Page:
Meanwhile, a specialist manufacturing facility in Salford is using its 3D-printing capabilities to produce medical visors for NHS staff.

Teams at the Morson Engine Room and Maker Space – a state-of-the art engineering and digital fabrication facility based at The University of Salford and funded by Salford-based global recruitment specialist, the Morson Group – recently developed a prototype medical visor using 3D-printing in direct response to the needs of hospital staff fighting coronavirus.

Following initial testing, it has now been tasked with producing 75 visors a day, donating the products to Salford Royal Foundation Trust.

Developed using the open-source Prusa design in partnership with Salford Royal Hospital, the visor aims to be 90% sterilisable.

Following approval, the design will now be sent out to commercial fabricators and other university technical departments in the North West to scale production and meet the numbers needed for NHS frontline staff across the UK.

The Morson Engine Room and Maker Space was established in 2019, with the ambition of collaboration between the University of Salford and local businesses to innovate and test ideas, with an opportunity to meet and work on real industry briefs.

Featuring a ‘Print Hive’, the facility is kitted out with dedicated 3D-printing machines comprising a range of Ultimate S5, 3 and 2+ machines, a Markforged composite printer, Markforged Metal X, and a high-resolution SLA resin Formlabs printer.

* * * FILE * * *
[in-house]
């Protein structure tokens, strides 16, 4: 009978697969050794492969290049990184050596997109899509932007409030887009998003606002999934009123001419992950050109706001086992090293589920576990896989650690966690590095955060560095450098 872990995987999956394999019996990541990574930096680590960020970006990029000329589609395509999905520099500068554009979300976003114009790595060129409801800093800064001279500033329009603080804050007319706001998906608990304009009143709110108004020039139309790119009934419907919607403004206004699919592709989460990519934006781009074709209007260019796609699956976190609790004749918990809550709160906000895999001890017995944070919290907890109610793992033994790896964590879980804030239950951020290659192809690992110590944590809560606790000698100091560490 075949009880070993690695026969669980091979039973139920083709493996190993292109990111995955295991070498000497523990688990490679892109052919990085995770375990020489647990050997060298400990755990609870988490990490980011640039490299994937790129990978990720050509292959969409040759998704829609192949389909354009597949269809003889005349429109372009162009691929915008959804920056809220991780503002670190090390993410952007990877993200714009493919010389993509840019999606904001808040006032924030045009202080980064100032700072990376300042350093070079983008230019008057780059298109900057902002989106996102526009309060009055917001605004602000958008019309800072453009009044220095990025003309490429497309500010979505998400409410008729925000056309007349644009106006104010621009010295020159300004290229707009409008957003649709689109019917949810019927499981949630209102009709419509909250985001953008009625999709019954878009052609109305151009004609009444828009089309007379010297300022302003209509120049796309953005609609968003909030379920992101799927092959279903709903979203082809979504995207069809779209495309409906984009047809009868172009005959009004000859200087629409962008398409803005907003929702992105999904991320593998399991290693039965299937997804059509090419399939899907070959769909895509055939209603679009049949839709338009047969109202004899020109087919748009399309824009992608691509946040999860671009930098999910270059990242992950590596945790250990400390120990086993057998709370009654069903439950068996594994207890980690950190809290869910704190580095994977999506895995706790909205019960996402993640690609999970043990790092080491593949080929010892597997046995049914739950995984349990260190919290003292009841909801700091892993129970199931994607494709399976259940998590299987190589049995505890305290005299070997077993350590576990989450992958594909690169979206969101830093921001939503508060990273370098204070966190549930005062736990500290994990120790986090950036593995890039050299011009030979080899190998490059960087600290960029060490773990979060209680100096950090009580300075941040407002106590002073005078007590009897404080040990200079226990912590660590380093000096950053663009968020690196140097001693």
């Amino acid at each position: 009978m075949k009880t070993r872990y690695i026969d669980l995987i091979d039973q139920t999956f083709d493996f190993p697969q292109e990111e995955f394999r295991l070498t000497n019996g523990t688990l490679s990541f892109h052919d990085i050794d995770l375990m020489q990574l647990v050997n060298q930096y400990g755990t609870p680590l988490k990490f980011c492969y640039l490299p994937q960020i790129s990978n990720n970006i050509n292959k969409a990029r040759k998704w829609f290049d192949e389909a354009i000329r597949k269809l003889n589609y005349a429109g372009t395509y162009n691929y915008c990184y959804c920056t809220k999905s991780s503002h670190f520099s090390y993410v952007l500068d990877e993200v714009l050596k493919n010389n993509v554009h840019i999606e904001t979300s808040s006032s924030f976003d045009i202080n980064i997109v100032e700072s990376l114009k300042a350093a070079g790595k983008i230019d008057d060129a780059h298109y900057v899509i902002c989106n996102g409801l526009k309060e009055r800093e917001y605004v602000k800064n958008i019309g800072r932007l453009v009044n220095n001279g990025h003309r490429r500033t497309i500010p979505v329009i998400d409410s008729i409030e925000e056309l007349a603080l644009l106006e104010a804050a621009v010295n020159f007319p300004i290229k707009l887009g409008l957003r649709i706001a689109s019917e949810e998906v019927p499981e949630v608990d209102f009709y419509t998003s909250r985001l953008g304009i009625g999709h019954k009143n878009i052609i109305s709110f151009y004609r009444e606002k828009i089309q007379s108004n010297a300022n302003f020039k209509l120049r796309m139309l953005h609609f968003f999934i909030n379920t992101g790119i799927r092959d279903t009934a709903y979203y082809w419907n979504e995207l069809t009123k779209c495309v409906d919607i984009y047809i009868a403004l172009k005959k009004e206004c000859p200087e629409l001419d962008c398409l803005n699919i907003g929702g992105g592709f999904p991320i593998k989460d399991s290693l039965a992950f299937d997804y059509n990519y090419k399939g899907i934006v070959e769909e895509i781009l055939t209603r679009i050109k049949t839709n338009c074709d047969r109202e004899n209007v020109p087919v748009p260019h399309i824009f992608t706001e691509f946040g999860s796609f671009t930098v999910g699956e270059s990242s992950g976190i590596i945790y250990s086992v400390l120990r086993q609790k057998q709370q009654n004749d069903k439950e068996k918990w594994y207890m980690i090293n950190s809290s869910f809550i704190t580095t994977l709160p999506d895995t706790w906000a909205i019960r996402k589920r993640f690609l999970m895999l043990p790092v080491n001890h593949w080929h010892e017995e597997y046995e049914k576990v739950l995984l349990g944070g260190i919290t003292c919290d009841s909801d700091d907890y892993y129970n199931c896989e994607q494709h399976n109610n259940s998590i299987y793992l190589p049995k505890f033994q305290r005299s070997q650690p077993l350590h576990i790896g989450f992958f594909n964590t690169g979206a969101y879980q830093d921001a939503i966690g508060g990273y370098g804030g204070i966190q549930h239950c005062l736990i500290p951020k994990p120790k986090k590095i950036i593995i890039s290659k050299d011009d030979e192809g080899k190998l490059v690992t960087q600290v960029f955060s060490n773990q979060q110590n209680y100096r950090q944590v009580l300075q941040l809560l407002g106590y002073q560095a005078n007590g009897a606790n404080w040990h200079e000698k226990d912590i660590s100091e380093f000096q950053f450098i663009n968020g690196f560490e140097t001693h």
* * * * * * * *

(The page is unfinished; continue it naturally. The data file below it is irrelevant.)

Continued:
Morson Engine Room and Maker Space visors

Other equipment includes laser and vinyl cutters and space for assembling electronics, with a dedicated CAD Studio for 3D design classes.

Dr Maria Stukoff, director of the Maker Space, said: “I can’t emphasis enough how proud I am of the team at our facility who re-opened our Print Hive to 3D make PPE visors and now form part of the efforts around the country to support front line workers in the NHS.

“I commend their drive and goodwill in this current health crisis, and it is a testament to their maker commitment to support the community and local partners when it counts most.

“We are glad to be able to play a role in the global fight against this pandemic and are grateful of the equipment and facilities within our space that have enabled our team to achieve this.”

Ged Mason, chief executive of the Morson Group, said: “There is a nationwide, collective response to do what we can to fight this pandemic.

“When we launched the Morson Engine Room and Maker Space it was with this exact aim in mind – to provide the equipment required to enable students to respond and react to real life challenges which can be overcome using technology.

“The way the technical team at the facility has gone above and beyond to create these innovative visors is astounding. Even when met with a global crisis, they have put other people first and used their shared talent to make a difference.

“If we can take one thing from the COVID-19 outbreak, it is that it is revealing humbling things about people we know and work with.”